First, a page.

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Old 04-18-2021, 08:46 PM
 
2,058 posts, read 1,598,925 times
Reputation: 3662
I drive cross-country a couple times a year and usually stay at La Quinta's on the highway because they're dog-friendly. You don't often see full-size 18-wheelers in the parking lot - they go to truck stops and/or sleep in the cab - but t's common to see trucks with big trailers hauling drilling equipment or construction gear. Sometimes they're staying in the area temporarily for a job; sometimes they're passing through. They park on the edge of the lot in an empty area and take up as many spaces as necessary so they don't have to back out. I think the parking lots for highway hotels are built large to accommodate this kind of traffic. I've never had trouble finding a parking space even when the hotel is busy and there are a lot of trucks.

Agree with everyone else that this is not the time for sight-seeing. Stay on the highway.
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Old 04-18-2021, 08:53 PM
 
2,058 posts, read 1,598,925 times
Reputation: 3662
Quote:
Originally Posted by StealthRabbit View Post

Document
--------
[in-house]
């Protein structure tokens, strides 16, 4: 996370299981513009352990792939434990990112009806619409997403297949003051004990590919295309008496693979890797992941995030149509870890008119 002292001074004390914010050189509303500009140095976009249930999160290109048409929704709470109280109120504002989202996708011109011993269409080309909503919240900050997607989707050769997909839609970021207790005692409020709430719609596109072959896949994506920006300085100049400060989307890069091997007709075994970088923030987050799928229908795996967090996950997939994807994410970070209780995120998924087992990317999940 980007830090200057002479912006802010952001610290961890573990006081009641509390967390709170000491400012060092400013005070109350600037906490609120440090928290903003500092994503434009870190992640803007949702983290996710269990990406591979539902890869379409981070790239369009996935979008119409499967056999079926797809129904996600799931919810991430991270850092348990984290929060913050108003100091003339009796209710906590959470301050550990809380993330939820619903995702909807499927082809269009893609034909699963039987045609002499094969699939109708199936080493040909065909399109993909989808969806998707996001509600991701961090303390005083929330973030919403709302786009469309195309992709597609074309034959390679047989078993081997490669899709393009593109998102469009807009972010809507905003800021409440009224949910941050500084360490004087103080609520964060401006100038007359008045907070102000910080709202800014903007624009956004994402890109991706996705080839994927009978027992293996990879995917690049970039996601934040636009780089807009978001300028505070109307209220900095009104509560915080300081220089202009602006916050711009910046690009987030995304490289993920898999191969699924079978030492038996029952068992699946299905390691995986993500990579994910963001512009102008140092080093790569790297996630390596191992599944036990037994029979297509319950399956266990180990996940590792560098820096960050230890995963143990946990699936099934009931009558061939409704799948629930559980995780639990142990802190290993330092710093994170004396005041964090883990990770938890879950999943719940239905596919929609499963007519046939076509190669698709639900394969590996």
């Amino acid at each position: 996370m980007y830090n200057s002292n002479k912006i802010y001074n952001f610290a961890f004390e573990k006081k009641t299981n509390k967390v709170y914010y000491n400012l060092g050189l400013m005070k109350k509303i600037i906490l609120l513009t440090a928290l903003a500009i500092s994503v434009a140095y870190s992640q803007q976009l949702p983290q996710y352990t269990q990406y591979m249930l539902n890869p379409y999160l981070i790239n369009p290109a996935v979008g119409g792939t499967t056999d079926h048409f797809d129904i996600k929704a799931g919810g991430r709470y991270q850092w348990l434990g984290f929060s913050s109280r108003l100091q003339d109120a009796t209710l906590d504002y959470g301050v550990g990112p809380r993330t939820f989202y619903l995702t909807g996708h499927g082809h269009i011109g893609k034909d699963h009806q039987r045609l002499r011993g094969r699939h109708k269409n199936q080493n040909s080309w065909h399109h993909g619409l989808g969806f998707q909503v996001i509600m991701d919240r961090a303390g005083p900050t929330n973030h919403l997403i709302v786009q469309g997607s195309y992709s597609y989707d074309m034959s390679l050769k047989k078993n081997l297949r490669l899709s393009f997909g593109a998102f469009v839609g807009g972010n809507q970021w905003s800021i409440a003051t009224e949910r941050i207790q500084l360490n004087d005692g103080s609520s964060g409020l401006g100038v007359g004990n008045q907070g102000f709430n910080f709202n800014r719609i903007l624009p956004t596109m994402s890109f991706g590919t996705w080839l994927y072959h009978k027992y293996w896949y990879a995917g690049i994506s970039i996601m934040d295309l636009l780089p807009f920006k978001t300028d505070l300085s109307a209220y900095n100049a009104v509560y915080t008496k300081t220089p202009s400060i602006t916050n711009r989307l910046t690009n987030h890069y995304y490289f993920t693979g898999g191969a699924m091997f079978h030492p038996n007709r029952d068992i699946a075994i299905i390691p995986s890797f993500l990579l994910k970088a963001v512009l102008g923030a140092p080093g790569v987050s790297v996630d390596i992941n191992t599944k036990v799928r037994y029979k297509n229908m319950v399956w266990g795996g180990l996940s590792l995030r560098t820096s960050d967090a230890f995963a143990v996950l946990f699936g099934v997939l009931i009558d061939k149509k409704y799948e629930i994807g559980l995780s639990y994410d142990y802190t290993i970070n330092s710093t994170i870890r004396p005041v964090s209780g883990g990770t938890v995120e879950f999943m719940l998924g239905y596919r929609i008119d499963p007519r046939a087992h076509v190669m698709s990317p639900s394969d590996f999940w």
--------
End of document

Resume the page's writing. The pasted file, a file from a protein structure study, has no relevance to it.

BTW... I will NOT drive a uHaul or Budget rental truck, as they are too wimpy / soft suspention, underpowered, under braked.
I was rear-ended by a small uHaul truck many years ago. It was raining, the road was slippery, and he slid into me at very low speed. I hardly felt the impact. My ancient minivan had no visible damage, but the uHaul truck was trashed! The front bumper fell off; the radiator was cracked and steaming. I was shocked at the extent of the damage.

I felt terrible for the guy driving the truck. The police had to be called and he had an outstanding warrant for some trivial thing. He knew he was going to be arrested and the truck impounded with all his belongings. Probably one of his worst days ever, all because his uHaul had bald tires. I still think about him.